West Virginia fighters speak out at water conference

William Foley and Paul Swearengin, water activists from West Virginia. PHOTO/DONATED

William Foley and Paul Swearengin, water activists from West Virginia.
PHOTO/DONATED

Editor’s note: At the International Social Movements Gathering on Water and Affordable Housing in May in Detroit, the People’s Tribune interviewed two participants from southern West Virginia, Paula Swearengin and her brother William Foley. They are part of the Direct Action Welfare Group and the Ohio Valley Environmental Coalition. They are fighting mountain top removal and for clean water in West Virginia’s coal country.

“My stepfather, father, grandfather and uncles all worked in the coal industry,” said Paula. “My grandfather was in the industry 45 years and died of black lung. We lost our dad to cancer.”

“I was raised in Wyoming County, in the coal camps,” said William. “The water was solid red when I was growing up, it was so tainted and poison. We didn’t drink it but washed our clothes and took baths in it. We had to haul our drinking water. And my dad and my mom’s mom and her dad all died of pancreatic cancer, throat and lung cancer.”

“I drank that water when I was young,” Paula added. “It had high levels of manganese and other chemicals. My little sister was born with a birth defect. She has a cyst the size of a baseball at the base of her brain. She is totally disabled. That was our childhood.”

She said the coal industry uses hundreds of chemicals to clean the mined coal. The waste water from this process (coal slurry) is injected into underground mines and poisons the ground water.

“My neighbor’s little girl got sick with a rare form of bone cancer and another little girl got that kind of cancer, and so I started trying to connect with people about that because I got angry,” Paula said. “And then I found out that mountain top removal was in my back door [which also causes water pollution and other disasters]. Then when the Elk River chemical spill happened [in 2014] I got deeply involved with that. It’s all connected. We live in a toxic dump.”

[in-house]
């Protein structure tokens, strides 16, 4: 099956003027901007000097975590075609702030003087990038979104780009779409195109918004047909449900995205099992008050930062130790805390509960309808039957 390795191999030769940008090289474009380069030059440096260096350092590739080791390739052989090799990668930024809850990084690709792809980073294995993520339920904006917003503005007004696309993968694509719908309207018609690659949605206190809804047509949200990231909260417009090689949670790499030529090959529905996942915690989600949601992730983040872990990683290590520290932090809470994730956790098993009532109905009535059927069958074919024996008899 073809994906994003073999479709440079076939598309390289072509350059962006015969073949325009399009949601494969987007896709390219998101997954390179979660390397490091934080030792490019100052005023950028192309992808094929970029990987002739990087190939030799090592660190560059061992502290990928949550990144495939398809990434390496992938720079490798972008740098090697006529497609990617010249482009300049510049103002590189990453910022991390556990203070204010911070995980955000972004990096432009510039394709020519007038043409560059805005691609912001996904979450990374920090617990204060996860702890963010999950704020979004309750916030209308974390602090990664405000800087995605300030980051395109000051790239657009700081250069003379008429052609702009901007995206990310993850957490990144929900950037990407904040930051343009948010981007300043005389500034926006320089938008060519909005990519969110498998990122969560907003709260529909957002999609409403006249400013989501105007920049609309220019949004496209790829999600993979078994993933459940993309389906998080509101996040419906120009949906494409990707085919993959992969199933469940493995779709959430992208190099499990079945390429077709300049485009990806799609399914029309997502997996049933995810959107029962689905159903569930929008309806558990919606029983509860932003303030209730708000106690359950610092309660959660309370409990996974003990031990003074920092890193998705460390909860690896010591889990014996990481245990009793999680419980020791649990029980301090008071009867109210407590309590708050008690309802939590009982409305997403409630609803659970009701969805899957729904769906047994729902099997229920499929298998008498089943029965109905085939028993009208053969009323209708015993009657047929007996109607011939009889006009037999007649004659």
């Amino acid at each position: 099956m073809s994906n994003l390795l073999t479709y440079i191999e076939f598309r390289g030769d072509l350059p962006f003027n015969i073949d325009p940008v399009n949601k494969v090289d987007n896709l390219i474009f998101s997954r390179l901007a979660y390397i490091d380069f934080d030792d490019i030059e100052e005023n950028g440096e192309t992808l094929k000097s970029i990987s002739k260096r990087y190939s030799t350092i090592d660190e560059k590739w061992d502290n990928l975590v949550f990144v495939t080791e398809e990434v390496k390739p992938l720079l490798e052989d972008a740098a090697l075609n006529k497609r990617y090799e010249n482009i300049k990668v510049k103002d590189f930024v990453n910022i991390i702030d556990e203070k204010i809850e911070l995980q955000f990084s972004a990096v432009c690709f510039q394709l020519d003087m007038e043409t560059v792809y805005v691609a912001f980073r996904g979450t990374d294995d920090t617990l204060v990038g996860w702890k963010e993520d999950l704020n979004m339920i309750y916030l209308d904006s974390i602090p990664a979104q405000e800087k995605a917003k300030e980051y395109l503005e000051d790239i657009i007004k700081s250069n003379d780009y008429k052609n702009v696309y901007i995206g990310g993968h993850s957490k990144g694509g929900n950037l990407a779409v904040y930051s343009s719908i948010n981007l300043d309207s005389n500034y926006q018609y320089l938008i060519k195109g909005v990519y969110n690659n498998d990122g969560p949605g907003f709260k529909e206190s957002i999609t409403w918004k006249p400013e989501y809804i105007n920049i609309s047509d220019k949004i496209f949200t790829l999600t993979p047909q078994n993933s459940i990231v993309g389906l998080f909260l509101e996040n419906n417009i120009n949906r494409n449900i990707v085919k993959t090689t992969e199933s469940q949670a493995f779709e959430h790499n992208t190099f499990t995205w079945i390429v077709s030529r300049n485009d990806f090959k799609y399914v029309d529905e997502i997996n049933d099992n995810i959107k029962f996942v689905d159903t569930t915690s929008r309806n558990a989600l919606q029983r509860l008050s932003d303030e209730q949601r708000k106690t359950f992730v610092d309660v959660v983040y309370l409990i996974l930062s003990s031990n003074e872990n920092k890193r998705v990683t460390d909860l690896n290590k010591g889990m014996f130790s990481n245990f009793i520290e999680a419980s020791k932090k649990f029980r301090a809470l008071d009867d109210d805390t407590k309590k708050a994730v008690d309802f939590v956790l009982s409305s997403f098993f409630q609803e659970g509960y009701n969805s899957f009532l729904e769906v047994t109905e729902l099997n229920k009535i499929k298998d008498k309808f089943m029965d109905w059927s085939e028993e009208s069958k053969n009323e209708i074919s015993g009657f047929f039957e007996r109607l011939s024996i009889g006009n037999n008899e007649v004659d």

Paula noted that the area is dependent on the coal industry. She said the area’s political leaders are beholden to the industry, and workers keep re-electing them because they fear for their jobs. She would like to see “greener technology and a diversified economy” in West Virginia.

“We have a big racial divide in the nation,” she added. In West Virginia we’ve lived under this stigma that we’re hillbillies with no teeth, shoes and brains. We’re human beings and we bleed like everyone. We live in a sacrifice zone. This nation is fueled by the blood of my people. When you turn on your lights, another child is getting cancer in Appalachia. It’s not a racial thing, it’s a poor thing. They’ve kept us depressed and poor because of the coal industry . . . The industry and corporations and our legislators want to keep us divided. They want to make people think it’s a Black issue, but it’s a human issue. We’re all suffering and there are people suffering with a lot of issues across the nation. And that’s why I came here, hoping we can build an international collaboration, get the corporate money out of our elections. It needs to be a group effort.”

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